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Posted: December 09, 2009

Five strategies for going beyond survival to success

Many companies did more than just make it through the recession

Larry Turner

"From a technical perspective, the recession is very likely over at this point" Ben Bernanke, Federal Reserve Chairman, said in response to  questions at the Brookings Institution. While the recession may be technically over due to some modest growth, we still have some time before the economy is healthy. In looking back over the past 20 months we can see that there have been many companies that did more than survive during this recession.

During a recent Rocky Mountain Association for Corporate Growth (ACG) Corporate Executive Series breakfast meeting the subject was discussed by three senior executives that were able to improve their business results during this period, including one company managing through a Chapter 11.

Panel participants included Anthony Carroll, CAO, Vicorp Restaurants (Village Inn and Bakers Square restaurants); J.D. Johnson, President, Nogren Americas; John Zimmerman, CFO, Tomkins plc. The panelists shared a great deal of information on specific initiatives to improve financial results during the recession, but there were five overriding strategies that each company employed:

1.) Move quickly

Identify issues in your business and initiate changes quickly. Don't get caught up in gathering and analyzing data, but rather make changes once trends start to appear. Those companies that react quickly in difficult situations (economy driven or self inflicted situations) are those that will have the best chance of emerging quickly and healthy.

Moving quickly means there may be mistakes made, but most can be recovered from as long they are not catastrophic mistakes. A business that is not making mistakes is one that is not moving quickly enough and will most likely be left behind.

2.) Communicate the situation to your employees

Provide your employees a real understanding of the situation and what the goal of the company needs to be in the recovery. Your employees are the most knowledgeable about the detail workings of your business, and they are your best resource in resolving problems.

One company that presented at the ACG meeting solicited input from the employees on how to reduce payroll costs. The employees were briefed on the situation and asked for their recommendation on headcount reductions, reduced work weeks, or reduction in salary. The company ultimately had to use a couple of the options, but the employee base was appraised of the decision and appreciated the opportunity to be a part of the decision process.

3.) Increase frequency of reporting

During difficult times it is necessary to have as transparent an organization as possible. The reporting of key metrics becomes critical and each had reporting stepped up drastically. Once company described the increase in their business as "reporting that was done yearly was now monthly, monthly reporting was now weekly, weekly reporting was daily, and daily reporting was many times each day."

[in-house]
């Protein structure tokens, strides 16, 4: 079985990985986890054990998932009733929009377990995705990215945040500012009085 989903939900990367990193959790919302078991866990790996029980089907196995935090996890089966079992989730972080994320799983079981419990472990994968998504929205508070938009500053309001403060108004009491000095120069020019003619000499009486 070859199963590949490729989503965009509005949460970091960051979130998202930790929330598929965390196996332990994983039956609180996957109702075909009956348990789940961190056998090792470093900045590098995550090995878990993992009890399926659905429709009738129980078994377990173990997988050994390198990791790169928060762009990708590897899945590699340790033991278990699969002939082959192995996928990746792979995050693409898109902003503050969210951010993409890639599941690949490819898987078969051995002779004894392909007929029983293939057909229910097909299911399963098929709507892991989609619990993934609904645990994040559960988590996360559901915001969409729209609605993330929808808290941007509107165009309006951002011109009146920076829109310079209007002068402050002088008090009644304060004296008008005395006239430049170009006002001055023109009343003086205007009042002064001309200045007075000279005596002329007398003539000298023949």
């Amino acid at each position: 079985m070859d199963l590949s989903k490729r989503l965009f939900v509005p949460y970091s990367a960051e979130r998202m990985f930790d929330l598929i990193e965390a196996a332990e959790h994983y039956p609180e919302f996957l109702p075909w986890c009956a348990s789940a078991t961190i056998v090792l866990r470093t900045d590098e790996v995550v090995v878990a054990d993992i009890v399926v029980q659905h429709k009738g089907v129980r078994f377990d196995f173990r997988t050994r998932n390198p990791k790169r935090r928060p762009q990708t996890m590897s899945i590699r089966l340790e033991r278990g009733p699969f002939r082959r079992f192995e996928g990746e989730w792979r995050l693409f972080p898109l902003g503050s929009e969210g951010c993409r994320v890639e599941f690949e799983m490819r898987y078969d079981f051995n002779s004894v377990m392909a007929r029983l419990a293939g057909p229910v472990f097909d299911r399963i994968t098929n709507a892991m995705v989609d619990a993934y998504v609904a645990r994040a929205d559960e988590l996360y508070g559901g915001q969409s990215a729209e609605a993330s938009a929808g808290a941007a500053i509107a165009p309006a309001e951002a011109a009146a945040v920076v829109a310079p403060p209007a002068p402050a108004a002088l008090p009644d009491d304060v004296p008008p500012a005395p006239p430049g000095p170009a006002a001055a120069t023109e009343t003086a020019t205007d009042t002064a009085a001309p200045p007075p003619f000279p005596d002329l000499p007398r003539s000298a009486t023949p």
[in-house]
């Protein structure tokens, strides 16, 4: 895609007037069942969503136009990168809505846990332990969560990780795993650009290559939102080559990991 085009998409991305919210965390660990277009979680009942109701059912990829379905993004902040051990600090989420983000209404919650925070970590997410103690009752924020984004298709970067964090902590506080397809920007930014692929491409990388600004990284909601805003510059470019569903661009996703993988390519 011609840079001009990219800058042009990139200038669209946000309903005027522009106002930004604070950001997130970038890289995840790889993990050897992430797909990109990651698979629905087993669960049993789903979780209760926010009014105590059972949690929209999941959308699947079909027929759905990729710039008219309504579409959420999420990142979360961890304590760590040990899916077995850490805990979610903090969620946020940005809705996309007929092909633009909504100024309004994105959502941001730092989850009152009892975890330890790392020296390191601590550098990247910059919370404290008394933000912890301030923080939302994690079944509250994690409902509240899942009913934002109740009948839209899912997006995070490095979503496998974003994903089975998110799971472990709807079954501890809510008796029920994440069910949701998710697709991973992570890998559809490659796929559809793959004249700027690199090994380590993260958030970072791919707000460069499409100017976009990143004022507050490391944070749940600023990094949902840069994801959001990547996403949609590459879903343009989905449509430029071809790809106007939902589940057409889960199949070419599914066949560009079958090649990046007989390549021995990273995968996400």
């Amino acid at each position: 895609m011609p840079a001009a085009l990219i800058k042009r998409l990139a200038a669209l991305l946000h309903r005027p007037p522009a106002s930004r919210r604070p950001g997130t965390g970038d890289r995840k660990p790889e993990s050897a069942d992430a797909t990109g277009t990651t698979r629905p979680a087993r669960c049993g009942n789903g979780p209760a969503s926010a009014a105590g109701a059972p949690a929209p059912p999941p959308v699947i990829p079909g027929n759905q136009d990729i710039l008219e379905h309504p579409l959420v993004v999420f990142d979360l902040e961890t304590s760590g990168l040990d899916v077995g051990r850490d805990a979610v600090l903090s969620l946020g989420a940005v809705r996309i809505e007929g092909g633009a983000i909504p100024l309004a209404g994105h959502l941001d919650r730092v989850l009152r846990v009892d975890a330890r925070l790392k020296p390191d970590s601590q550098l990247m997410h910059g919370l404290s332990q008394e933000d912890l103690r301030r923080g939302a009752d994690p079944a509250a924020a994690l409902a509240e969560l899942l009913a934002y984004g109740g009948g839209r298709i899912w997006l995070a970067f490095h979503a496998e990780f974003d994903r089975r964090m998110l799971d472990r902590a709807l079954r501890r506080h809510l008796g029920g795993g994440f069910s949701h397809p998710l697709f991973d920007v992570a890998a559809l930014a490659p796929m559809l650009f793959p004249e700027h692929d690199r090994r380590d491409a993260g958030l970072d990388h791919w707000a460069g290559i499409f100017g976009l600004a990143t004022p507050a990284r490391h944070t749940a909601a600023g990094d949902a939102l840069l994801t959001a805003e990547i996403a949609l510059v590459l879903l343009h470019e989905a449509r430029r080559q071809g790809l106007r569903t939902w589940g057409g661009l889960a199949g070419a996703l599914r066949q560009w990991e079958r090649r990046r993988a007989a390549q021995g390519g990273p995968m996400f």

Focus your efforts on the important metrics of your business. It may not be possible to increase all reporting, but those that are drivers for your company need to be reviewed more frequently and by all management that can impact the results.

4.) Communicate to your key customers

Your key customers need to be a part of your communication strategy. The communication needs to be more than just a letter from the president. Your key customers deserve face to face meetings to learn of your progress and in times of economic difficulty how you can partner with them to create a stronger relationship.

5.) Initiate revenue enhancement programs

Even in a recession there are ways to increase revenue. Cost containment is a given, but not a cure-all in a poor economy. Companies that focus solely on cost reductions will lag their competitors and emerge from a recession a weaker company.

All the companies on the panel discussed price increases and promotions. Each had their own way of increasing sales, based on their specific industry. Norgren Americas had a strategy of telegraphing price increases well in advance to condition their customers prior to the increase. Tomkins took advantage of the downturn to exit unprofitable businesses and focus their marketing and sales efforts on industries and businesses with growth potential. Vicorp Restaurants refused to play in their industry's love of coupons.


These five strategic actions are not new, and I find that they are cropping up in many of my articles. It was interesting to hear these three senior executives from very diverse industries talk about the same things that I have experienced firsthand in companies I have run over the past 15 years.

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Larry Turner is CEO of Roundhouse Advisors, Inc. and has over 25 years experience growing, starting up, repositioning, and revitalizing organizations.  Roundhouse Advisors is a consulting practice focused on helping businesses increase enterprise value by managing pain, growth and owner exits.  Larry is a consultant, public speaker, and the author of “Owner Exit Planning: Leave On Your Own Terms." For additional information visit

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Readers Respond

This is great advice from the front lines! I've been preaching the value of transparency and collaboration for a long time, and it's great to hear about concrete results businesses have enjoyed from employing these strategies. May I quote you in my blog? By Dan Montgomery on 2009 09 29

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